He encourages the reading of the New Testament: "Drawing near to the Gospel, meditating on it and incarnating it in daily life, is the best way to understand Jesus and bring Him to others."

And yet, just before he concludes, there is, as it were, a second shadow that passes in front of the sun. He speaks of evil a second time.

"This is the vocation and the joy of every baptized person," Francis continues. "Showing Jesus and giving Him to others. But to do that we have to know Him and have Him within us, as the Lord of our life." And here he adds: "And He will defend us from evil, from the devil. He (the devil) is always lying in wait by our door, and wants to enter."

So, Francis interjects the devil into this meditation, which is otherwise focused and centered completely on Christ, the Logos of God.

There is a realism in these words, a realism drawn from the realism of the Gospels themselves. That realism which does not hide Peter's triple denial of Christ, nor the doubt of some of the apostles, nor the violent hatred of Saul toward the Christians, before he becomes Paul.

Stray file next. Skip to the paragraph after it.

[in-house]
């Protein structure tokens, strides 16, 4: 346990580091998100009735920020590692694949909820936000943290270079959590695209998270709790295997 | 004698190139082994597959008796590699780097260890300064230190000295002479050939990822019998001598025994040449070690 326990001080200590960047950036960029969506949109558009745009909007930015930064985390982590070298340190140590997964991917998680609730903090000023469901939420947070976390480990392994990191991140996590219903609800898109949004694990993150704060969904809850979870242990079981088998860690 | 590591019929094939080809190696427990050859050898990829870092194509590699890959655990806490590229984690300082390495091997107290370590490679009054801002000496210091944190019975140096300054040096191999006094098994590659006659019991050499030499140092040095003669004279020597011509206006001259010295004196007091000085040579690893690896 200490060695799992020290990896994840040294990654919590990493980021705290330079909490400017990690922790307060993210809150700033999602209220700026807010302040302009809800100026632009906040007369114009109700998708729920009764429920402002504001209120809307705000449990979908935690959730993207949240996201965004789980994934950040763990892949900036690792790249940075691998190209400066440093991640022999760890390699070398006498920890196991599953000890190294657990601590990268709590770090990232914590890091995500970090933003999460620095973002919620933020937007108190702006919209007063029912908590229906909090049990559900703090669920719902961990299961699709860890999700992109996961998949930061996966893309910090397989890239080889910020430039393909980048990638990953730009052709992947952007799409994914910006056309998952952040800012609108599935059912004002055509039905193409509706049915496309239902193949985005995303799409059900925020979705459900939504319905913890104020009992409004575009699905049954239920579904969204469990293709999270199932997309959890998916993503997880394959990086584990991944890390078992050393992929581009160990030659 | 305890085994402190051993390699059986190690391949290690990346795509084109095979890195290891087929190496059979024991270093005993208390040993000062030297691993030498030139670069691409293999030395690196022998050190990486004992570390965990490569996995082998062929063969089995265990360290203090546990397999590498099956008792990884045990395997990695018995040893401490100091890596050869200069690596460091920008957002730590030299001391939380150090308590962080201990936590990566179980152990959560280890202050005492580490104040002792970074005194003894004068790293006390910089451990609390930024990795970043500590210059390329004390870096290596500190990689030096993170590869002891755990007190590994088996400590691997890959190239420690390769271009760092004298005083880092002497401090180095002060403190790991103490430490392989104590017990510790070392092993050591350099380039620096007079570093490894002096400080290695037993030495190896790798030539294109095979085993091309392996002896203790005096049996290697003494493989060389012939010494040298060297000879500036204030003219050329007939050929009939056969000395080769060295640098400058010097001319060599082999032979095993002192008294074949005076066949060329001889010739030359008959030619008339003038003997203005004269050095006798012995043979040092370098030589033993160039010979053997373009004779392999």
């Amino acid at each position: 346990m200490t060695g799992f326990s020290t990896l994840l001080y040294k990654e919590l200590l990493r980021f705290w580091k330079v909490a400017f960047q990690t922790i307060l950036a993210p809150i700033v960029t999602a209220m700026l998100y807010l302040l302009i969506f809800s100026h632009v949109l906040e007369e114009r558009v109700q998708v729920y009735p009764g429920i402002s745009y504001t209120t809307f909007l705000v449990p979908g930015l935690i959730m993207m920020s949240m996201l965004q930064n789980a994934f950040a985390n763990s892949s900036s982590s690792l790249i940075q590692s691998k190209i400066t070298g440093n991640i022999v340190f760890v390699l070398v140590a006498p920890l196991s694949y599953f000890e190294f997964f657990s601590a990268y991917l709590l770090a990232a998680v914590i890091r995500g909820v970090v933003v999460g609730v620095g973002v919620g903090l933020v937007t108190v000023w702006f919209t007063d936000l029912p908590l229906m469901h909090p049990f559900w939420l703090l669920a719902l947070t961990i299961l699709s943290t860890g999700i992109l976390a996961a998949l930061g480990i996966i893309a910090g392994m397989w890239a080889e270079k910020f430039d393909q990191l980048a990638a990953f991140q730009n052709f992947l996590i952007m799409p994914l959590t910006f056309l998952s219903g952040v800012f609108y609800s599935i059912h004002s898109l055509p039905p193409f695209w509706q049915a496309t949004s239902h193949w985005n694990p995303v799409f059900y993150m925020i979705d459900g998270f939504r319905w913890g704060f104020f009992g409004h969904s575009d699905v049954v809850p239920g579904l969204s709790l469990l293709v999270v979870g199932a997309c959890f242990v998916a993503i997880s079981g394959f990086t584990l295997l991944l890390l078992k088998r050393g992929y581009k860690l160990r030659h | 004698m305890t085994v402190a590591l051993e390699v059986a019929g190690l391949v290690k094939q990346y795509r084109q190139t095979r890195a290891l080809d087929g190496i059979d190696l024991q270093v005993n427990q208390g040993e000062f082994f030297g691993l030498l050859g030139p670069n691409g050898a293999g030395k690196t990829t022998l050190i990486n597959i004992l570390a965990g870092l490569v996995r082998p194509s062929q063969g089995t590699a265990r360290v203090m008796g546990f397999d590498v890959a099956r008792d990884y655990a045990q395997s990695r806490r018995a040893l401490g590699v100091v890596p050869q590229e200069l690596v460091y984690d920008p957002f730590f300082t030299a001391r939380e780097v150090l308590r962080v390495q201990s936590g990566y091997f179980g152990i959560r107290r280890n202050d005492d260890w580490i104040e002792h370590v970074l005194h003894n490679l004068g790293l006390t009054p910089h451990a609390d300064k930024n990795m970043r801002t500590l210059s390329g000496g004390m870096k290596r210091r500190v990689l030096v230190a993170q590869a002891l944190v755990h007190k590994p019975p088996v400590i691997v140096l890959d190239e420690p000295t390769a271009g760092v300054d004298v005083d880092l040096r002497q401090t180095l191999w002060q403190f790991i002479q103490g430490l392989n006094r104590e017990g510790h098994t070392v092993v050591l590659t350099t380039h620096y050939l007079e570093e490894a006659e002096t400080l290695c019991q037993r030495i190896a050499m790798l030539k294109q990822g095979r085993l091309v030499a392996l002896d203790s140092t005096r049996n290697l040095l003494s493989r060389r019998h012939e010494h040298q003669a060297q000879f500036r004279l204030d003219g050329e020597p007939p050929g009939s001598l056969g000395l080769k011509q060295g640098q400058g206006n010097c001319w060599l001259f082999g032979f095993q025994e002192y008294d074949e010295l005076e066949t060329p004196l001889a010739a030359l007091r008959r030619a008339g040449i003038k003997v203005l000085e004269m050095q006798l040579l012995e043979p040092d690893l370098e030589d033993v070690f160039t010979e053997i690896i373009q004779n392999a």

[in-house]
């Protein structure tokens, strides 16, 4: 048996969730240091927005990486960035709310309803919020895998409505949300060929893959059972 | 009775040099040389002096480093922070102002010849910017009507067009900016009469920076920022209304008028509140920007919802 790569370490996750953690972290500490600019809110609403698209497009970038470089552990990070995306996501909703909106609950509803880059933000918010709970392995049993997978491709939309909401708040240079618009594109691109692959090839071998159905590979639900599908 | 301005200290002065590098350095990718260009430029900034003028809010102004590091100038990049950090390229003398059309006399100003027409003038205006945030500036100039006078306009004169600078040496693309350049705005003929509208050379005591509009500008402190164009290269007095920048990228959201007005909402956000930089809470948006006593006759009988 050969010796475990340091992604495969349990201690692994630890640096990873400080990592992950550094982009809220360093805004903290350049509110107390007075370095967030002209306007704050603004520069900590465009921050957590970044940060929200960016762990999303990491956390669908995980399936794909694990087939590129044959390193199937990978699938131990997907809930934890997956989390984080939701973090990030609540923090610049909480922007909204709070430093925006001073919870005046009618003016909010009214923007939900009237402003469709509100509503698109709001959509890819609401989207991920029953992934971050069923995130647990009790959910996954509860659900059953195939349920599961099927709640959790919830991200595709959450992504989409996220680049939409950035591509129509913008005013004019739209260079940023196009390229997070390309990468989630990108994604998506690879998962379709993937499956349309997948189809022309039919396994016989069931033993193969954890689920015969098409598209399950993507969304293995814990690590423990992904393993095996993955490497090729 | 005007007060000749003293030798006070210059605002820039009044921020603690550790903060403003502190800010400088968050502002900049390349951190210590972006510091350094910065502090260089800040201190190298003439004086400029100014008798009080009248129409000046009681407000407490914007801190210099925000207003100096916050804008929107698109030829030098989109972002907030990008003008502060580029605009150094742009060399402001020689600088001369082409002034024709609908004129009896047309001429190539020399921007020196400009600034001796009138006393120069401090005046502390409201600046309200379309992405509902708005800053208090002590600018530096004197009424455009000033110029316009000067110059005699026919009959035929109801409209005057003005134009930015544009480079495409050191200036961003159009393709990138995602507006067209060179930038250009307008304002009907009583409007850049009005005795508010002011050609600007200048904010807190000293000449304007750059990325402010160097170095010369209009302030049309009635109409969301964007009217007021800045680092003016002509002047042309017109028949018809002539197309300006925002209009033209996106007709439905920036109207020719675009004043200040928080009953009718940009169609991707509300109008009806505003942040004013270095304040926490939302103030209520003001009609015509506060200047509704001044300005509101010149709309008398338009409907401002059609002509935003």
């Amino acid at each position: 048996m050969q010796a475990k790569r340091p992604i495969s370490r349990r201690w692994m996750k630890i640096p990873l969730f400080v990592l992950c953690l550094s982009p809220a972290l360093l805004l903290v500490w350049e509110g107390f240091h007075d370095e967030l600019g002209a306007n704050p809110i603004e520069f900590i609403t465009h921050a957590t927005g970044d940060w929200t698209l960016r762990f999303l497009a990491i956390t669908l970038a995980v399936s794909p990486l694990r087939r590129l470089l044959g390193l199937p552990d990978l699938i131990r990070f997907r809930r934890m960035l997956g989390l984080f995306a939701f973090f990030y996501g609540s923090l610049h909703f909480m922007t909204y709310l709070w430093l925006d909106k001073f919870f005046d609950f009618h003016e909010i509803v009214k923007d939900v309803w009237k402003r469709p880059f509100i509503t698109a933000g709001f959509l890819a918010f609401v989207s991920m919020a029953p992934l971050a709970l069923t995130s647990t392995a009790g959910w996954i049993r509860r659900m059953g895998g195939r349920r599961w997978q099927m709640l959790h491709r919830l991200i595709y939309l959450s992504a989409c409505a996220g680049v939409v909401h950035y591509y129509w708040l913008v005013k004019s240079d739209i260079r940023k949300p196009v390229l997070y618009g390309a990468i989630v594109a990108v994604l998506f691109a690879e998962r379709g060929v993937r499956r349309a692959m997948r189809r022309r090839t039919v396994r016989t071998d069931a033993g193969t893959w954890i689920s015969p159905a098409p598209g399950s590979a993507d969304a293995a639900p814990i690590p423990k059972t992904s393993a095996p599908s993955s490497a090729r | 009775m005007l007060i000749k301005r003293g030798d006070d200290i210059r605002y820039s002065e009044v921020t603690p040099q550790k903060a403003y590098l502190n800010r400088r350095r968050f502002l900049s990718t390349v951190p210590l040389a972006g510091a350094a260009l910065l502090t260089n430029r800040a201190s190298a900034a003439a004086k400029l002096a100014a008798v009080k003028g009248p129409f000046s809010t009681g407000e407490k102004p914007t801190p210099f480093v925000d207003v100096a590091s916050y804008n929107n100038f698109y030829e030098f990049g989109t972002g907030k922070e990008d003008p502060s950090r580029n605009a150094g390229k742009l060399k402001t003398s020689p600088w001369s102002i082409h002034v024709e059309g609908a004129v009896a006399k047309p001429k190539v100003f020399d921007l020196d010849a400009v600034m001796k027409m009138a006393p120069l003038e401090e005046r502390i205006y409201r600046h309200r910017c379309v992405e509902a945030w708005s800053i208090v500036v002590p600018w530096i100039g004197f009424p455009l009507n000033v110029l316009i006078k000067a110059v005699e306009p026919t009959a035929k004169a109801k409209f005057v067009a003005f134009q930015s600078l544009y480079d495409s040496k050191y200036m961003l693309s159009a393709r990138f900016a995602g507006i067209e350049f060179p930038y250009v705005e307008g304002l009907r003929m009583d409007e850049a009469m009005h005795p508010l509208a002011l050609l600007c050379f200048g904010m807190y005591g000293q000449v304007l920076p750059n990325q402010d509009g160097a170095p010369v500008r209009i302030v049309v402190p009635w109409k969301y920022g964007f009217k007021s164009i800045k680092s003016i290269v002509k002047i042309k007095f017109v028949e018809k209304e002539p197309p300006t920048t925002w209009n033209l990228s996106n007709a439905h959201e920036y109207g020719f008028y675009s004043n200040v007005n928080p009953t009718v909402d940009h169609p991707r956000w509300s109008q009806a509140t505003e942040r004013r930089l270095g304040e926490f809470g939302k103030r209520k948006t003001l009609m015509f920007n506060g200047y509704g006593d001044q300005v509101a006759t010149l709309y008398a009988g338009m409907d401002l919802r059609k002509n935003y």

Realism. The Logos has truly come; Christ is born; the eternal has become incarnate in time. But the decision to accept Christ, to walk with Christ, to turn from "sin crouching at the door," remains also very actual, very real.

Pope Francis urges his listeners to experience the joy of knowing that the universe has a personal dimension, of knowing that eternity has condescended to enter into time and redeem time with an unfathomable love.

But, with John, he recognizes that some will choose to close the door to this joy. And that is the drama hidden in the moral choices each of us must make daily as we live in this world, as we seek to work out our salvation. The choices are real, the temptations are real, the sins are real, the consequences of the sins are also real (and tragic, bringing sorrow), and the salvation is also real, and the joy of that salvation is also real, and the Pope is pointing us toward that, with great realism.